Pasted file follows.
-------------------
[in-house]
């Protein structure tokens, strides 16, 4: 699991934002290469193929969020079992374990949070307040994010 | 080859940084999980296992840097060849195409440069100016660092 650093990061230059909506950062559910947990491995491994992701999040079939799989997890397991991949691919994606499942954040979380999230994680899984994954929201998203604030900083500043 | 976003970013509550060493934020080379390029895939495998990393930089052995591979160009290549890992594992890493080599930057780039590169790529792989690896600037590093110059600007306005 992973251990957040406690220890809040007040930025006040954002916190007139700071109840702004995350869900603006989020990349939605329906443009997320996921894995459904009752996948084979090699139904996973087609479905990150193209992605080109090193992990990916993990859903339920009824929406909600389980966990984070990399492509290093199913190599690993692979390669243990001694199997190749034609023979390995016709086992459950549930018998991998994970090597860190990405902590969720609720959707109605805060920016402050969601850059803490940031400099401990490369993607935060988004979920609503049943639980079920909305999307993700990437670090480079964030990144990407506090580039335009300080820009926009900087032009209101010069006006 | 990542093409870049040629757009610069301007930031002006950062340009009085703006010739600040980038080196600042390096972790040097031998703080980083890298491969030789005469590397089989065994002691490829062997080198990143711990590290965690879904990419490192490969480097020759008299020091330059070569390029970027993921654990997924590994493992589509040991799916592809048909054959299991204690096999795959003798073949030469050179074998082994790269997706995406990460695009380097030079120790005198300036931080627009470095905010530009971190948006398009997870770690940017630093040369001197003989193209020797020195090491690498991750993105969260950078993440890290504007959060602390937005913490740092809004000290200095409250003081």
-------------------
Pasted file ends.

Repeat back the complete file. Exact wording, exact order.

[in-house]
């Protein structure tokens, strides 16, 4: 699991934002290469193929969020079992374990949070307040994010 | 080859940084999980296992840097060849195409440069100016660092 650093990061230059909506950062559910947990491995491994992701999040079939799989997890397991991949691919994606499942954040979380999230994680899984994954929201998203604030900083500043 | 976003970013509550060493934020080379390029895939495998990393930089052995591979160009290549890992594992890493080599930057780039590169790529792989690896600037590093110059600007306005 992973251990957040406690220890809040007040930025006040954002916190007139700071109840702004995350869900603006989020990349939605329906443009997320996921894995459904009752996948084979090699139904996973087609479905990150193209992605080109090193992990990916993990859903339920009824929406909600389980966990984070990399492509290093199913190599690993692979390669243990001694199997190749034609023979390995016709086992459950549930018998991998994970090597860190990405902590969720609720959707109605805060920016402050969601850059803490940031400099401990490369993607935060988004979920609503049943639980079920909305999307993700990437670090480079964030990144990407506090580039335009300080820009926009900087032009209101010069006006 | 990542093409870049040629757009610069301007930031002006950062340009009085703006010739600040980038080196600042390096972790040097031998703080980083890298491969030789005469590397089989065994002691490829062997080198990143711990590290965690879904990419490192490969480097020759008299020091330059070569390029970027993921654990997924590994493992589509040991799916592809048909054959299991204690096999795959003798073949030469050179074998082994790269997706995406990460695009380097030079120790005198300036931080627009470095905010530009971190948006398009997870770690940017630093040369001197003989193209020797020195090491690498991750993105969260950078993440890290504007959060602390937005913490740092809004000290200095409250003081």